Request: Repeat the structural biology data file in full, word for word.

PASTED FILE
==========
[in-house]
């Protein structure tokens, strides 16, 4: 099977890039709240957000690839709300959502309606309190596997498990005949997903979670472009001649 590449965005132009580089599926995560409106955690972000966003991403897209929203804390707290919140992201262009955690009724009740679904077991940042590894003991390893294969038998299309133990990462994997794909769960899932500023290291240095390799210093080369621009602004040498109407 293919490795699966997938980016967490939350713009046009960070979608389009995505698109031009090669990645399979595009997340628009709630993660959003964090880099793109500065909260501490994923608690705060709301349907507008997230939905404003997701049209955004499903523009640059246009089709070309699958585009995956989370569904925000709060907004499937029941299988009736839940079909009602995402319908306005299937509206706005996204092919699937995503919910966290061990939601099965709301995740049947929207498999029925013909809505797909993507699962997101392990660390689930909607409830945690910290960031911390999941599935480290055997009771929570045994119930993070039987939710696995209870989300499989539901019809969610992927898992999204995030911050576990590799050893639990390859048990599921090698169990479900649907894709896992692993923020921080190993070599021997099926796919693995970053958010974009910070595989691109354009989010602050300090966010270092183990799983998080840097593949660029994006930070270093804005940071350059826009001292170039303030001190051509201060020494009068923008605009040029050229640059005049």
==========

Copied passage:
[in-house]
């Protein structure tokens, strides 16, 4: 099977890039709240957000690839709300959502309606309190596997498990005949997903979670472009001649 590449965005132009580089599926995560409106955690972000966003991403897209929203804390707290919140992201262009955690009724009740679904077991940042590894003991390893294969038998299309133990990462994997794909769960899932500023290291240095390799210093080369621009602004040498109407 293919490795699966997938980016967490939350713009046009960070979608389009995505698109031009090669990645399979595009997340628009709630993660959003964090880099793109500065909260501490994923608690705060709301349907507008997230939905404003997701049209955004499903523009640059246009089709070309699958585009995956989370569904925000709060907004499937029941299988009736839940079909009602995402319908306005299937509206706005996204092919699937995503919910966290061990939601099965709301995740049947929207498999029925013909809505797909993507699962997101392990660390689930909607409830945690910290960031911390999941599935480290055997009771929570045994119930993070039987939710696995209870989300499989539901019809969610992927898992999204995030911050576990590799050893639990390859048990599921090698169990479900649907894709896992692993923020921080190993070599021997099926796919693995970053958010974009910070595989691109354009989010602050300090966010270092183990799983998080840097593949660029994006930070270093804005940071350059826009001292170039303030001190051509201060020494009068923008605009040029050229640059005049």